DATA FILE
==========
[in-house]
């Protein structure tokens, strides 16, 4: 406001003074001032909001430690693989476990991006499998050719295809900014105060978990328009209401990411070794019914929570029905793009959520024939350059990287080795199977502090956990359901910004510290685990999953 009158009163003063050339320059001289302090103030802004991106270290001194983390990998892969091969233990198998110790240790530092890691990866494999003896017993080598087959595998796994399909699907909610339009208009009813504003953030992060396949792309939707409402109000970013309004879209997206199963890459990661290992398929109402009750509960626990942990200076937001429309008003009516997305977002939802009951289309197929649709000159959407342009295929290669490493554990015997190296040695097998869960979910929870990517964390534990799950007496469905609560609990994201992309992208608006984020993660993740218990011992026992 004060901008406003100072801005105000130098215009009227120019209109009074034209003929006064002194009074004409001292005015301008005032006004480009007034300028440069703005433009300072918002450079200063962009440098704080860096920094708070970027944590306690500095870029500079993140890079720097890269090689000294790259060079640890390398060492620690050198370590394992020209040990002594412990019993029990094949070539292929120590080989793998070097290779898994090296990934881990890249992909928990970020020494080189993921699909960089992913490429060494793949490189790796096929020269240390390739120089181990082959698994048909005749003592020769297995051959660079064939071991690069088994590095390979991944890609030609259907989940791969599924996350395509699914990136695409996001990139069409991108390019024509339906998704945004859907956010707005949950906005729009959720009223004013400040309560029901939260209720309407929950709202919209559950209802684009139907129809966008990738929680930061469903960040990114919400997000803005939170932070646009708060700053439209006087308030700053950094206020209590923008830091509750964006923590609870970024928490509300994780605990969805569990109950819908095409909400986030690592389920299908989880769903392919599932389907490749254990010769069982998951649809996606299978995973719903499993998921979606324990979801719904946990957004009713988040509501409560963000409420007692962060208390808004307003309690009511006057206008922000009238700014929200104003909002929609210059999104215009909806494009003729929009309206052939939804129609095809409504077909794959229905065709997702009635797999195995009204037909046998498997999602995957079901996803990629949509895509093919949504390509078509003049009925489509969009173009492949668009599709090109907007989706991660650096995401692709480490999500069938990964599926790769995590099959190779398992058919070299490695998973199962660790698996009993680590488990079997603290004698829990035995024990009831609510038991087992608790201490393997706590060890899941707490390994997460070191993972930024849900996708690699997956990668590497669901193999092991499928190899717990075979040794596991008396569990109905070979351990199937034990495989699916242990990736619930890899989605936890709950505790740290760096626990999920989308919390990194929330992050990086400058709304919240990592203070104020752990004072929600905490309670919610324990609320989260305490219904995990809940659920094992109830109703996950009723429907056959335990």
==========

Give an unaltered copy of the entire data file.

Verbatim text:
[in-house]
């Protein structure tokens, strides 16, 4: 406001003074001032909001430690693989476990991006499998050719295809900014105060978990328009209401990411070794019914929570029905793009959520024939350059990287080795199977502090956990359901910004510290685990999953 009158009163003063050339320059001289302090103030802004991106270290001194983390990998892969091969233990198998110790240790530092890691990866494999003896017993080598087959595998796994399909699907909610339009208009009813504003953030992060396949792309939707409402109000970013309004879209997206199963890459990661290992398929109402009750509960626990942990200076937001429309008003009516997305977002939802009951289309197929649709000159959407342009295929290669490493554990015997190296040695097998869960979910929870990517964390534990799950007496469905609560609990994201992309992208608006984020993660993740218990011992026992 004060901008406003100072801005105000130098215009009227120019209109009074034209003929006064002194009074004409001292005015301008005032006004480009007034300028440069703005433009300072918002450079200063962009440098704080860096920094708070970027944590306690500095870029500079993140890079720097890269090689000294790259060079640890390398060492620690050198370590394992020209040990002594412990019993029990094949070539292929120590080989793998070097290779898994090296990934881990890249992909928990970020020494080189993921699909960089992913490429060494793949490189790796096929020269240390390739120089181990082959698994048909005749003592020769297995051959660079064939071991690069088994590095390979991944890609030609259907989940791969599924996350395509699914990136695409996001990139069409991108390019024509339906998704945004859907956010707005949950906005729009959720009223004013400040309560029901939260209720309407929950709202919209559950209802684009139907129809966008990738929680930061469903960040990114919400997000803005939170932070646009708060700053439209006087308030700053950094206020209590923008830091509750964006923590609870970024928490509300994780605990969805569990109950819908095409909400986030690592389920299908989880769903392919599932389907490749254990010769069982998951649809996606299978995973719903499993998921979606324990979801719904946990957004009713988040509501409560963000409420007692962060208390808004307003309690009511006057206008922000009238700014929200104003909002929609210059999104215009909806494009003729929009309206052939939804129609095809409504077909794959229905065709997702009635797999195995009204037909046998498997999602995957079901996803990629949509895509093919949504390509078509003049009925489509969009173009492949668009599709090109907007989706991660650096995401692709480490999500069938990964599926790769995590099959190779398992058919070299490695998973199962660790698996009993680590488990079997603290004698829990035995024990009831609510038991087992608790201490393997706590060890899941707490390994997460070191993972930024849900996708690699997956990668590497669901193999092991499928190899717990075979040794596991008396569990109905070979351990199937034990495989699916242990990736619930890899989605936890709950505790740290760096626990999920989308919390990194929330992050990086400058709304919240990592203070104020752990004072929600905490309670919610324990609320989260305490219904995990809940659920094992109830109703996950009723429907056959335990």